Sicily is also very well know for it sweets, from cakes such as cassata to every variety of cookie imaginable, especially those made in the famed pistachio Mecca of Bronte. Frozen treats also widespread and much appreciated in the hot summers. Palermo’s residents swear by their gelato, especially when it is served in a brioche, and the eastern part of Sicily boasts a very unique phenomenon: granita. This delicacy is similar to shaved ice, but is actually shaved purée of fruit or nut paste mixed with water and sugar. The lactose-free, refreshing treat is served with a warm brioche made in a distinctly Sicilian shape and for those finding themselves in and around Catania. My favorite is the mandorla/pistacchio (almond/pistachio) combo at Caffè Cipriani in Acireale; it is unbelievable.
Bring Sicily to Your Kitchen Table
I was excited about this blog; I recently married a man from Catania and have spent a significant amount of time on the island in the past 5 years. Eataly carries Scyavuru Black Fig Jam and La Nicchia Capers in Sea Salt, two products that are distinctly Sicilian and also distinctly different. I went a different way for each.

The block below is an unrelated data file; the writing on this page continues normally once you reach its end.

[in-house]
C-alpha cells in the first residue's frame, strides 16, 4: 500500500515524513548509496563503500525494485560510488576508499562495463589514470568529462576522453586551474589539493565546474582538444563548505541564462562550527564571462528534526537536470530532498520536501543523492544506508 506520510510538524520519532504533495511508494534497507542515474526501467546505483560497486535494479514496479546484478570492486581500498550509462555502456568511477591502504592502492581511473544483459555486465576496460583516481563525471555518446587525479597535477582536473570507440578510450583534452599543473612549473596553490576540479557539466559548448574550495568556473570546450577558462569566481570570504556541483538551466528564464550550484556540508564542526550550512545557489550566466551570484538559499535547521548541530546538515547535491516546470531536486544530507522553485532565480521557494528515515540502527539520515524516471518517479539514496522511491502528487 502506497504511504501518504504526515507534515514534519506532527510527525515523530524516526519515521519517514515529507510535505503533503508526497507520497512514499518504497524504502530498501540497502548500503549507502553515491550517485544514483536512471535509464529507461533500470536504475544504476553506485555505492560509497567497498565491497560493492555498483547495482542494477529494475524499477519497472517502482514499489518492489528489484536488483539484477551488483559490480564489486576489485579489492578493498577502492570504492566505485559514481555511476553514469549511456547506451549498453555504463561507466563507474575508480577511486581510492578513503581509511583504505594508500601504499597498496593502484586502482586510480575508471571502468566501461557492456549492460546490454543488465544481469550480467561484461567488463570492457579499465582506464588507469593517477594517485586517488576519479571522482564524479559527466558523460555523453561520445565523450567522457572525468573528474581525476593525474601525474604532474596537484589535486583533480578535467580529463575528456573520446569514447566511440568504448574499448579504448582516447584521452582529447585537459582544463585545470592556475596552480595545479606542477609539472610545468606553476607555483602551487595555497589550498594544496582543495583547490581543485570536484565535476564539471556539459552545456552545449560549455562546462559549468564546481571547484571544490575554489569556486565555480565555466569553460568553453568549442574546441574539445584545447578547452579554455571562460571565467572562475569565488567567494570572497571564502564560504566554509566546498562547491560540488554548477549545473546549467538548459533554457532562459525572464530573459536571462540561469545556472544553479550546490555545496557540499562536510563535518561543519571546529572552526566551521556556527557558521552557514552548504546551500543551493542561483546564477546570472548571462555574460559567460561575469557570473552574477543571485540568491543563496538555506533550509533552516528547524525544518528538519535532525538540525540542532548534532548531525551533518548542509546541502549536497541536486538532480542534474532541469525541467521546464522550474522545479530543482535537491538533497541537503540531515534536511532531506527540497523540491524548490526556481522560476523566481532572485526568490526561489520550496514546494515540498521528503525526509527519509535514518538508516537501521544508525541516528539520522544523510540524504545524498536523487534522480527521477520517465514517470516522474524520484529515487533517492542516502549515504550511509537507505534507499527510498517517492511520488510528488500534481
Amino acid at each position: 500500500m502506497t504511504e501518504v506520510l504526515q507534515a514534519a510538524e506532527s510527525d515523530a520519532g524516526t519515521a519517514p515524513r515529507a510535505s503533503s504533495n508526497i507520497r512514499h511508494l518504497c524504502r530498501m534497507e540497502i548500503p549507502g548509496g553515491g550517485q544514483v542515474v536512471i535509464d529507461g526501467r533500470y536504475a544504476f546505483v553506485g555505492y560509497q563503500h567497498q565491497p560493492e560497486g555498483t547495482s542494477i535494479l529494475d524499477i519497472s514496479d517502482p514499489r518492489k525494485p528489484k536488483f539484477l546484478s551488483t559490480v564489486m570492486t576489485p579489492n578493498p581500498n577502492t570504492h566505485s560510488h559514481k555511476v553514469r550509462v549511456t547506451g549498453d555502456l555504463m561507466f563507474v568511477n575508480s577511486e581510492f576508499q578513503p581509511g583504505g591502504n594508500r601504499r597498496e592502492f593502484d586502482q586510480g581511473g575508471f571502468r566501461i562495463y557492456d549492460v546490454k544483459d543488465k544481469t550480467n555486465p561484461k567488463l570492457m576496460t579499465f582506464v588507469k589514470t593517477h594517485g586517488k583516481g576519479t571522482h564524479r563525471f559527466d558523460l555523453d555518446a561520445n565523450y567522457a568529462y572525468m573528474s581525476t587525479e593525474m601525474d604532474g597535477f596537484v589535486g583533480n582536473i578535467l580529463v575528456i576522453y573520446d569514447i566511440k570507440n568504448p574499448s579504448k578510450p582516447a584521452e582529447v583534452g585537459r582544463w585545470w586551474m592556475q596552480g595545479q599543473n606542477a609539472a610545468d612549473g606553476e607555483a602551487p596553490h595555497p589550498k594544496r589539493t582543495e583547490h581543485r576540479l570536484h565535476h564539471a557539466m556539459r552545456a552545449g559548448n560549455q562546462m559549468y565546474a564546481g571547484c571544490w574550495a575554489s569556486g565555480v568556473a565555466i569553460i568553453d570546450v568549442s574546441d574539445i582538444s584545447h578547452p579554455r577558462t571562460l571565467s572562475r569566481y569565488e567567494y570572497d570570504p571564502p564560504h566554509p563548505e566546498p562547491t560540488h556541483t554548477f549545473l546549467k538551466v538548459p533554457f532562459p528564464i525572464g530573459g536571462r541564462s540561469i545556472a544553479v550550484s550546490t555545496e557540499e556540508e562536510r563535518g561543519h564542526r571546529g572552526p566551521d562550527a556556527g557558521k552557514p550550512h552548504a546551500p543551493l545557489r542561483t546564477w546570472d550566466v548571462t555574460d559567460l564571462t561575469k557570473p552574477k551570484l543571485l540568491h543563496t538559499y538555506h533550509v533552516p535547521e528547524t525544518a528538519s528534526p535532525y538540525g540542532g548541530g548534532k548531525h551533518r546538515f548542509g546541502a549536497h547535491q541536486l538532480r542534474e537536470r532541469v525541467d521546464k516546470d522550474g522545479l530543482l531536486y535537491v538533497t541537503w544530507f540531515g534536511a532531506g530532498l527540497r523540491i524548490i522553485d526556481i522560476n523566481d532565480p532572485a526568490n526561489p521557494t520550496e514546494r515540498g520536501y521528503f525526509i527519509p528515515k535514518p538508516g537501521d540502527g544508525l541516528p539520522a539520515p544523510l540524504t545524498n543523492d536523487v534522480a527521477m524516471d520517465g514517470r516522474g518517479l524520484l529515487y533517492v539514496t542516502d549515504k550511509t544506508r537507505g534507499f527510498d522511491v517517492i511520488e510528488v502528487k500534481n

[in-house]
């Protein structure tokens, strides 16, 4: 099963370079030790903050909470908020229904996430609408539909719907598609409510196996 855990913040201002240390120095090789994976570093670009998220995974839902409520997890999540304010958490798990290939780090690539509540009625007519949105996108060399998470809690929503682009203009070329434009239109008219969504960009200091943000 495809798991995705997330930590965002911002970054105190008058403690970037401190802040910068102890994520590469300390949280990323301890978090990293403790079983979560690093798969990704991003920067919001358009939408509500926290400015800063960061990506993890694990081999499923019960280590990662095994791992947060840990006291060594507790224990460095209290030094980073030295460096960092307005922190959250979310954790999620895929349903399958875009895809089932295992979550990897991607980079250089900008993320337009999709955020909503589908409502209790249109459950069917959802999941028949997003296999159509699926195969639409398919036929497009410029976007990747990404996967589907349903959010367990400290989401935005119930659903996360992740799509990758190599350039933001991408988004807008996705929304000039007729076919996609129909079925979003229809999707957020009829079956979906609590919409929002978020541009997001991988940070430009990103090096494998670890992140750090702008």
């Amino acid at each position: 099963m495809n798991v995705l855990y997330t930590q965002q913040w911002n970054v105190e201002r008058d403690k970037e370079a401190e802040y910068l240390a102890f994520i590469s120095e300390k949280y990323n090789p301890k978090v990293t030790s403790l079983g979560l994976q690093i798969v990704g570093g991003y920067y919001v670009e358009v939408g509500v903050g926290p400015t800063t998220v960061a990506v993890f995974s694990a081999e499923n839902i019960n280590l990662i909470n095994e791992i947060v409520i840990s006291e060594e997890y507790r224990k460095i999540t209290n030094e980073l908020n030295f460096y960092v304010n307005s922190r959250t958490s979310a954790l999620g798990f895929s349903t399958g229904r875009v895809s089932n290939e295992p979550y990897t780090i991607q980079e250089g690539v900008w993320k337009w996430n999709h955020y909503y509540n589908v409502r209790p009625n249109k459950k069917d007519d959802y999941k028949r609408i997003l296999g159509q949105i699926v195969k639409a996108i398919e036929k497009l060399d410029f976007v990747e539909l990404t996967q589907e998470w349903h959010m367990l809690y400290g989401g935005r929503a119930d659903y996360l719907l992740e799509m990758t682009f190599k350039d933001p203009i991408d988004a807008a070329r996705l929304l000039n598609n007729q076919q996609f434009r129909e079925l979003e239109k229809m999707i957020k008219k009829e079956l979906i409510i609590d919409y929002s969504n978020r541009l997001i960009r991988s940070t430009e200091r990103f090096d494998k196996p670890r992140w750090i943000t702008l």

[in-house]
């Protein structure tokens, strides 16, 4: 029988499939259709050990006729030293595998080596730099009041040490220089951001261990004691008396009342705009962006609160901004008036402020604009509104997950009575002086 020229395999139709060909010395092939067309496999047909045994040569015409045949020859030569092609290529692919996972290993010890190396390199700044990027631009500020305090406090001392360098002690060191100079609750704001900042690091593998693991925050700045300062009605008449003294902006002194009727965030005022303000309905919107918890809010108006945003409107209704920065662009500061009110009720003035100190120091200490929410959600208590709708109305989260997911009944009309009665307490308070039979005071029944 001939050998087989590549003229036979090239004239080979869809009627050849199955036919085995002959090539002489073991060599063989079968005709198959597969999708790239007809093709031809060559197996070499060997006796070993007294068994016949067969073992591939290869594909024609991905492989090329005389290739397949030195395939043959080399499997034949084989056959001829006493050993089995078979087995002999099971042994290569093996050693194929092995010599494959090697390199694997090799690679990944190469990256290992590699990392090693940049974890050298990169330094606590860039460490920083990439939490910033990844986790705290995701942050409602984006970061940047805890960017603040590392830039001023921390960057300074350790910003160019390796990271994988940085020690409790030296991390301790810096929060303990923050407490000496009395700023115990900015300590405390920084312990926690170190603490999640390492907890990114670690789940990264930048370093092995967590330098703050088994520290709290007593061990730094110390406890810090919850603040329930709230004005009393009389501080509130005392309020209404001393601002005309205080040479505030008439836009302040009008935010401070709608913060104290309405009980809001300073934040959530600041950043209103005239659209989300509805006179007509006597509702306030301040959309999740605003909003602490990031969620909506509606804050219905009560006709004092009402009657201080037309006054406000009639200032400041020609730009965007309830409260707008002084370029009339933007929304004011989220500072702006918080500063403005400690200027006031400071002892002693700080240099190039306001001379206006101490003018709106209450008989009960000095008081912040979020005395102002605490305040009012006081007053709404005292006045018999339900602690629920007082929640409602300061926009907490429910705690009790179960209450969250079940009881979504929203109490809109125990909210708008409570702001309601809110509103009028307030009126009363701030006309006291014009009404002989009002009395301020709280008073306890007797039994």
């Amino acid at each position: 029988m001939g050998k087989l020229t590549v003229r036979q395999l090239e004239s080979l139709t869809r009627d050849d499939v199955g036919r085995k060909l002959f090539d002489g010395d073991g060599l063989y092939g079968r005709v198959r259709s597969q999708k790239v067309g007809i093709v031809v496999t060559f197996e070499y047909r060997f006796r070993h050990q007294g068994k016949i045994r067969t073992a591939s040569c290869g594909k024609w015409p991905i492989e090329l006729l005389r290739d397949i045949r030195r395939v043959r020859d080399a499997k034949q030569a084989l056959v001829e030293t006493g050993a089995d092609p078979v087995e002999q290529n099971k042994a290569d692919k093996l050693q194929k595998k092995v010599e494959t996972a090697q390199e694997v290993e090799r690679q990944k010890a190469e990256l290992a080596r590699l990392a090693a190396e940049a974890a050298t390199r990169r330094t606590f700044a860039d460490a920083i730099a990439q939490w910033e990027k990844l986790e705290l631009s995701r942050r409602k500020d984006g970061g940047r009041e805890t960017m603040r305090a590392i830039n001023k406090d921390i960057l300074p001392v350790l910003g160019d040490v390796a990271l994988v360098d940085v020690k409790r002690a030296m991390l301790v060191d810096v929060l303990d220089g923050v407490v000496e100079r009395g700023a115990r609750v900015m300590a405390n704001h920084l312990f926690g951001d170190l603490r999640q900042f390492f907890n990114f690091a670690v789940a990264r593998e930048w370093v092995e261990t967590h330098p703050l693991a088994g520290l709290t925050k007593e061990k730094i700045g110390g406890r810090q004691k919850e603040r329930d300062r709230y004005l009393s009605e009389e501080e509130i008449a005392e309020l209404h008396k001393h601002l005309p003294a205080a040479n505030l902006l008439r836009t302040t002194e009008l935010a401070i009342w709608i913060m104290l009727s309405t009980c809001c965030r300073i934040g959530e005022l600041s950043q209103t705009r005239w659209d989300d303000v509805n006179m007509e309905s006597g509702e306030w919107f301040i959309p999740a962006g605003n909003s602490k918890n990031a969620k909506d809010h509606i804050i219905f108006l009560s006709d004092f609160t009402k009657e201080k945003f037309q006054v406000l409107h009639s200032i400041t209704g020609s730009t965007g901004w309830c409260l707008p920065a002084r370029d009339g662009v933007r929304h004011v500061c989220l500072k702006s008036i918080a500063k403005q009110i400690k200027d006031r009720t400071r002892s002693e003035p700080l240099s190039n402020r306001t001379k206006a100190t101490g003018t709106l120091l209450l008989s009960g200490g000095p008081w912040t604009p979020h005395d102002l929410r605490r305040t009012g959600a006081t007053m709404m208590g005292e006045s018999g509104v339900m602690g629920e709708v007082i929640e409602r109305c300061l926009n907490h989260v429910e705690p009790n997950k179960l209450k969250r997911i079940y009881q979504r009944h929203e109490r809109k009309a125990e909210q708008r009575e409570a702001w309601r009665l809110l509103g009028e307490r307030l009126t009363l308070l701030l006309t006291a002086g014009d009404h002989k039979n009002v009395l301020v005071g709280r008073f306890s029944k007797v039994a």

I was originally thinking of serving the fig jam on an aged cheese, but Antonio Palmieri of Tenuta Vannulo once told me that serving his product with anything else was offensive to the integrity of the artisan cheese, so I chose to go with the never offensive method of making cookies. For the past few Christmases, I’ve made cucidati, which is a typical cookie filled with a dried fig filling. Instead of mixing the usual 10 ingredients for the filling, I channeled my Italian grandmother, who is infamous for her improvising recipe techniques, and doctored the jam up by adding blended raisins and nuts, and it was good to go as a substitute. The taste of the warm jam filling enclosed in the tasty cookie crust after just being taken out of the oven was heavenly.